DALLAS — Auto affordability slipped slightly in the fourth quarter 2012, declining by 0.4 weeks of median family income, according to Comerica Bank's Auto Affordability Index.
Consumers spent an average of $900 more on new cars in the fourth quarter than they did in the third quarter. The purchase and financing of an average-priced new vehicle took 23.6 weeks of median family income during that time.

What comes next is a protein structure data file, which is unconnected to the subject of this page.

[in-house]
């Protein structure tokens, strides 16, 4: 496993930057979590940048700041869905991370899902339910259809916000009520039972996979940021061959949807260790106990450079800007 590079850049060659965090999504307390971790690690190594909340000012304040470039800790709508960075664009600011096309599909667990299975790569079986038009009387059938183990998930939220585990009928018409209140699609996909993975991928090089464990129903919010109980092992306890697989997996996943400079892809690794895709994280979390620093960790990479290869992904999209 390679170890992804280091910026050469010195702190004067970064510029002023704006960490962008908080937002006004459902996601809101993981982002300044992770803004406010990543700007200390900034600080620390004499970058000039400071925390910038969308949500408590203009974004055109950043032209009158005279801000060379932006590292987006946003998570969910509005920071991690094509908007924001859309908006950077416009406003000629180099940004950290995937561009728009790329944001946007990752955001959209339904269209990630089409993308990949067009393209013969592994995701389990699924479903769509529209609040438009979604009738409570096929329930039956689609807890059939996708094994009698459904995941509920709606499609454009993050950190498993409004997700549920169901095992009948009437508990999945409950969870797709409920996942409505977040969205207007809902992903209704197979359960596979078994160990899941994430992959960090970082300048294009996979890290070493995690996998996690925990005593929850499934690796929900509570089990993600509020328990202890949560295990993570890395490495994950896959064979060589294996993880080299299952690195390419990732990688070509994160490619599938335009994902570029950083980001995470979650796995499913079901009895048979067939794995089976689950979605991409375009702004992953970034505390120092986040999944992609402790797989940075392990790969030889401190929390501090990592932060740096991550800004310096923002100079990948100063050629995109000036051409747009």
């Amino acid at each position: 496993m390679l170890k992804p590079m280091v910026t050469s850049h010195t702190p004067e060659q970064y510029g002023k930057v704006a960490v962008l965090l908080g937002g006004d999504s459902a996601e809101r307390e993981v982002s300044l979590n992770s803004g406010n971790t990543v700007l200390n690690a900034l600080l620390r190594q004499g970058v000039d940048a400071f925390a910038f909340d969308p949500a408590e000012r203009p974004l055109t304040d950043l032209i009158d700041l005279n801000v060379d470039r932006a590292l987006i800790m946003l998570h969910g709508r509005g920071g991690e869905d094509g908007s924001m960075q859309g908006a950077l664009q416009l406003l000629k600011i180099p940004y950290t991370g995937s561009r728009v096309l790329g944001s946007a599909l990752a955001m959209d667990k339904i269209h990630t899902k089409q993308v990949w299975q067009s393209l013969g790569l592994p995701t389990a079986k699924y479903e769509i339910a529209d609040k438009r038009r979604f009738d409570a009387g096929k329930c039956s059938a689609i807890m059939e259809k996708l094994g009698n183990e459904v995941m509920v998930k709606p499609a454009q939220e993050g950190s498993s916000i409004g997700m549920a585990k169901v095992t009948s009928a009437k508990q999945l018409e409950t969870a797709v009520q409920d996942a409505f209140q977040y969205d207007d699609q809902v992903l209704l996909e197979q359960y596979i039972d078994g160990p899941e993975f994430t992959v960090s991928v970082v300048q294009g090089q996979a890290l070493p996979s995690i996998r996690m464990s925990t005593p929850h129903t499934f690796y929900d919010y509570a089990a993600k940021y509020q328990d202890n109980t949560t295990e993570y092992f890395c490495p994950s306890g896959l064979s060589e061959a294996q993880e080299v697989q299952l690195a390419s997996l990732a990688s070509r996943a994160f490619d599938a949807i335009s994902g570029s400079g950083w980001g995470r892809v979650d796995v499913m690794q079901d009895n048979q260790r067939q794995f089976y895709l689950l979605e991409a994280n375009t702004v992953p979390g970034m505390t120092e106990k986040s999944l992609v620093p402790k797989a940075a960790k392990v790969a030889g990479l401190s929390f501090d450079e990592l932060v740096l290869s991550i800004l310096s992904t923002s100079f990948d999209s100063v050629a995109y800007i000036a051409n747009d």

"Driving the decrease in affordability was a combination of slightly higher interest rates and an increase in the average consumer expenditure per new car,” said Robert Dye, chief economist at Comerica Bank. “Although median family income was also estimated to have increased, this increase was not enough to offset the rise in rates and expenditures.”
Despite the effects of Hurricane Sandy, vehicle sales through January held up well, Dye added. “Sales surged after Hurricane Sandy to a 15.5 million unit rate in November and have since dipped to a 15.2 million unit rate by January,” he said. “Downside risk from cuts in federal spending still lurks for auto sales and many other U.S. economic variables through the first half of 2013."